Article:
201. Dr. Tischler, from Woodland's school will give a lecture and show a film. Let's
have  a good turnout!
PHE-LAW  SOC
General meeting noon in Bu.
221. Bob Cruise speaks today
on Law  and  Society.
SEAFORTH  HIGHLANDERS
Parade 7:30 tonight in Armories. Lectures on 9 mm pistol
and map  using.
DESERET   CLUB
General meeting Wednesday
noon in Bu. 3252. Elections for
next   year's   executive.
PRE-DENTAL   SOC
Tour of the dental hut SW2
behind and to the left of the
B.C. Research Council building.  All  welcome.
ASIAN   STUDIES
Lecture Wednesday noon in
Bu. 104 on China's Place in
World History.
ACE
General meeting for elections Wednesday noon in Ed.
204.
SCM
' Death of God Series. Rev.
Alan Jackson speaks on God
Is Absent noon today in Bu.
100. Dr. N. K. Clifford speaks
on What Will They Think Of
Next? Wednesday noon in Bu.
100.
EL   CIRCULO
Spanish speaking day in IH
today. Everyone welcome. Coffee  available.
IL   CAFFE
Italian Day Wednesday in
IH. Modern "Pop" music at
noon.
GUERRILLA SOC
Meeting noon today in Bu.
3210. Elliot will officiate. All
attend.
10%   Discount on
Corsages & Wedding
Bouquets
CASH   and  CARRY
Vogue Flower Shop
2197  W.   Broadway 736-7344
RUSHANT
CAMERAS LTD.
4538 West 10th
The Store with the
Technical Photo Knowledge
O TRADES > TERMS
A RENTALS      6 REPAIRS
Try us for the best in
CUSTOM PHOTOFINISHING
Black and White and Color
We are always ready to help
with all your
Photographic  Problems
DARKROOM SPECIALISTS
Your B.C. ILFORD stockist
224-5858   224-9112
Free Parking at Rear
CINEMA   16
General meeting Wednesday
noon in Bu. 106. All series and
club members may attend.
Elections and end-of-year reports.
PHYSICS SOC
Prof. Philip Morrison of the
Dept. of Physics at MIT, speaks
today at noon in Hebb. on the
Output of Supernova.
CLASSIFIED
Rates: 3 lines. 1 day, $.75—3 days, $2.00. Larger Ads on request
Non-Commercial Classified Ads are payable in Advance
Please bring or send to Publications Office. Brock Hall.
ANNOUNCEMENTS
Lost k Found
11
FOUND ADS Inserted free. Publication! office, Brock Hall. Local M,
E24-324t.
LOST — SMALL, BROWN CASE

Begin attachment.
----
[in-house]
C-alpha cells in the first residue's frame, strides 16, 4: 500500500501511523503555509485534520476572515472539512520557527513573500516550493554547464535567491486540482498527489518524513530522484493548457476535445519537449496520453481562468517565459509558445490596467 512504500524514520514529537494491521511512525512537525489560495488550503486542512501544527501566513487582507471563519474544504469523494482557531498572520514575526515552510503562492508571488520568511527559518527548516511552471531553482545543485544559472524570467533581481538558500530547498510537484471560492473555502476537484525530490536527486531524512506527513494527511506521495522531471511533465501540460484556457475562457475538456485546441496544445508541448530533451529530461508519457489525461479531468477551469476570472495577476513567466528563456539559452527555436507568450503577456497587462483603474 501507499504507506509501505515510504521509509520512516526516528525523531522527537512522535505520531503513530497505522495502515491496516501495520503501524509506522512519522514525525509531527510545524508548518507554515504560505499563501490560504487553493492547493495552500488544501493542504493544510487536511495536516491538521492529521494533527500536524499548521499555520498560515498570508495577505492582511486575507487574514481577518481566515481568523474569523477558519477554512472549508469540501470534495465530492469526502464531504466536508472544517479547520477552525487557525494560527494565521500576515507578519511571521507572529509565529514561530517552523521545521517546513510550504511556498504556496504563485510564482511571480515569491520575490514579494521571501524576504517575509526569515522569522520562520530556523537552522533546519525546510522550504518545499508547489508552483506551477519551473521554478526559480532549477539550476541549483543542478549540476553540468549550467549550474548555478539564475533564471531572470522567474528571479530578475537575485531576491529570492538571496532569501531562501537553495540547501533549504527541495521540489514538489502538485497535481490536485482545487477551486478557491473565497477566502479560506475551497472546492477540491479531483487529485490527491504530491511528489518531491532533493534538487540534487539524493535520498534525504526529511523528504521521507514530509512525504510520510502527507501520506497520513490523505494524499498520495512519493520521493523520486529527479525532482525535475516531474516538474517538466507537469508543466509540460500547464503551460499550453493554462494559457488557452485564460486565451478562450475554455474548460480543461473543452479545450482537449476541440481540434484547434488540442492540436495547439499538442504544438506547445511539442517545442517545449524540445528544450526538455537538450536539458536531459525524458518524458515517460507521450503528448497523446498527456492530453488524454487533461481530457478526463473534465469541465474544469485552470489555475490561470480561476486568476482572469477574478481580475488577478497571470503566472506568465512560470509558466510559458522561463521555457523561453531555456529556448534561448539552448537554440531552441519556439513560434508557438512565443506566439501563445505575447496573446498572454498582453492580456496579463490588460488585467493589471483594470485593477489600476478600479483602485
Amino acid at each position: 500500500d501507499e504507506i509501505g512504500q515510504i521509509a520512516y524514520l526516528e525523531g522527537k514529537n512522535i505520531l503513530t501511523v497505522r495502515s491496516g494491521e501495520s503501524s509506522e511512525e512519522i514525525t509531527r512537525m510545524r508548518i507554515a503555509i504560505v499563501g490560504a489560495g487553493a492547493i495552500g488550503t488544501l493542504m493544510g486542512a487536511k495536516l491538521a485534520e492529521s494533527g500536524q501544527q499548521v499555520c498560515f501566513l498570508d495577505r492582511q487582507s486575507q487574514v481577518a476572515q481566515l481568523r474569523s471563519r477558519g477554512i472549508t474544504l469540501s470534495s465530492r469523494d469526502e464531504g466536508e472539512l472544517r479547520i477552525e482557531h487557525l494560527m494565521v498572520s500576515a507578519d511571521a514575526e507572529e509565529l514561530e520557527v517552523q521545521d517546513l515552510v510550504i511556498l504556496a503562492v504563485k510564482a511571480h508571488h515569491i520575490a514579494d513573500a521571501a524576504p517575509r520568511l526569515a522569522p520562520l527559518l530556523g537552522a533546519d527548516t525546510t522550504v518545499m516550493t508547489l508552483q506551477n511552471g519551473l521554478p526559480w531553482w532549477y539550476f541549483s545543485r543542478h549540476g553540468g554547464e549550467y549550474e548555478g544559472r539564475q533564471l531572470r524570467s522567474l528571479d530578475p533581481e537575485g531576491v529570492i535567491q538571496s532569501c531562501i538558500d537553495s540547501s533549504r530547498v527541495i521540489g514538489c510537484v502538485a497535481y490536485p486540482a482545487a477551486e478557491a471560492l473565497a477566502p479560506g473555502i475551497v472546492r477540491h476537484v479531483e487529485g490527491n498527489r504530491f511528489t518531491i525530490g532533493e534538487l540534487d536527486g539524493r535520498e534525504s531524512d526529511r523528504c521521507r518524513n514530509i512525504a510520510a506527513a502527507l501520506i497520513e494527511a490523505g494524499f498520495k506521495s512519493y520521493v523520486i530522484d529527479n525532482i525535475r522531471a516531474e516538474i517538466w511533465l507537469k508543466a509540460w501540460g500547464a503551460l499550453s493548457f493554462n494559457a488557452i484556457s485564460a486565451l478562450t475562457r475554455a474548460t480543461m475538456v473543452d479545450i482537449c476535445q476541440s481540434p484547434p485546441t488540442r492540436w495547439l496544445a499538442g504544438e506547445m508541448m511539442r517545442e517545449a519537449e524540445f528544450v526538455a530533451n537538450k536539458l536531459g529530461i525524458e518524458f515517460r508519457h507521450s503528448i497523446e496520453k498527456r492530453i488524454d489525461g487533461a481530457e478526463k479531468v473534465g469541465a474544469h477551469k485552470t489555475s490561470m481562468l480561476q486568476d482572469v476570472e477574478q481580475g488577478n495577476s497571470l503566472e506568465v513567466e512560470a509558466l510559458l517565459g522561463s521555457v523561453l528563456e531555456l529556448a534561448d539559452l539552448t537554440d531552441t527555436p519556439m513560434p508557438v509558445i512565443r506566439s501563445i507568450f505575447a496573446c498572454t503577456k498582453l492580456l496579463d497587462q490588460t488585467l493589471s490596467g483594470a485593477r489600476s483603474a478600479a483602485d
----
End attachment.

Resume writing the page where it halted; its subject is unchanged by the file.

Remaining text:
containing all ray Identification.
Finder  please  phone  Lucy,   CA 4-
9009.	
LOST: 1 PAIR GLASSES IN
brown leather case, in or near
eii«ineerinfr bldg. l'hone 224-975'8,
Km.   109.
FOUND A      WATCH     DURING
March 10th Sports Car Rally. Pick
up   at Publications   Office,   Brock
Hall.
LOST RING OF FORD KEYS.
Phone 987-7588. C-lot, Woodward
Library,   March   16,   1966.	
LOST: ONE RED KEY CASE. IF
found,  phone  .327-5552.	
REWARD $25. FOR RETURN OR
information leading to the return
of the notes and texts of A.E.T.
Bentloy taken from the third floor
stack entrance. Urgent. FA 7-4603.
No  questions asked.
WILL THE PERSON WHO TO.OK
my brief case from the Main Library Sat. noon. Please return to
same place — with instructions on
where to send $25 reward. (No
questions asked.)
FOUND WALLET BELONGING TO
John Dooyeheerd — phone 922-7064
after  6:00.
$25 REWARD FOR GIRL'S GRAY
carry-all bag missing March* 16,
Chem. 230 lab., with notes (zo.
301, 302, 304; Chem.), glasses
Beige wallet with I.D. Urgent —
no questions asked. Finder please
phone  H.  Clark,   224-0720 after "fi.
Special Notices
13
WHY PAY HIGH AUTO INSUR-
ance rates? If you are over 20 and
have a good driving history you
qualify for our good driving rates.
Motorbike & Scooter Insurance,
also from $17.00 up. Ted Elliott,
224-6707.
WEST   VAN   EX-GRADS   '62   to   '64
2nd   Gleneagles   knockout.    Apr.    2.
Tickets Kim's Drugs,  Park Royal.
WANT TO LEARN TO RIDE
horseback? Then come out to Willows Stables, 7226 Balaclava. (S.
of Marine Drive) or phono 266-
4219    for    information.
.1EEK SWEETS THOUGHT WE'D
wish you a Happy Birthday a
week late 'cause . . . A.J.J.T.L.'C-
M.A.R.L.L.P.T.
CAREY HALL — FOR THE RIGHT
man for the job — GET ELMER
EPP.
STOP THE SHIEKS STOP LONDON RT.IRUT NY LA VANCOUVER   STOP.
ANYONE SEEING S.O.B. HIT YEL-
low Morris Minor in C-lot Friday
please contact Barry at 327-7514
after 5 p.m.
Wanted
15
WANTED — SKI BOOTS (9%-_0),
poles and skis (app. 195 cm.). 876-
9740.
Travel Opportunities
16
AMS CHARTERED FLIGHT: ONE
Way London to Vancouver. Leaves
Aug.   13.  Only  $200.   Call  Ken   RE
I WOULD LIKE TO FIND A GTRL
to travel with in Europe during
June. Phone Julie, Rm. 333. 224-
9883 or 224-9908.
Automobiles For Sale
21
1952 MARK VII JAGUAR, 3.5 LITRE
Overhead Cams. Engine & Body
excellent, leather Walnut Interior
$400.   Robert   RE   3-8765
T958 VAUXHALL, VERY GOOD
condition, must sell immediately.
Phone 731-3405' leave message 'for
Sara.
1965 DATSUN 1,500 SPORTCAR
13,000 miles. Phone: 731-9544
evenings.
1957 CHEV — PERFECT ENGINE
And, 1955 Olds 88. Power steering, power brakes, fully automa'tic.
Phone   BR   7-8476.
MORRIS 100 1958 RECOND. E>T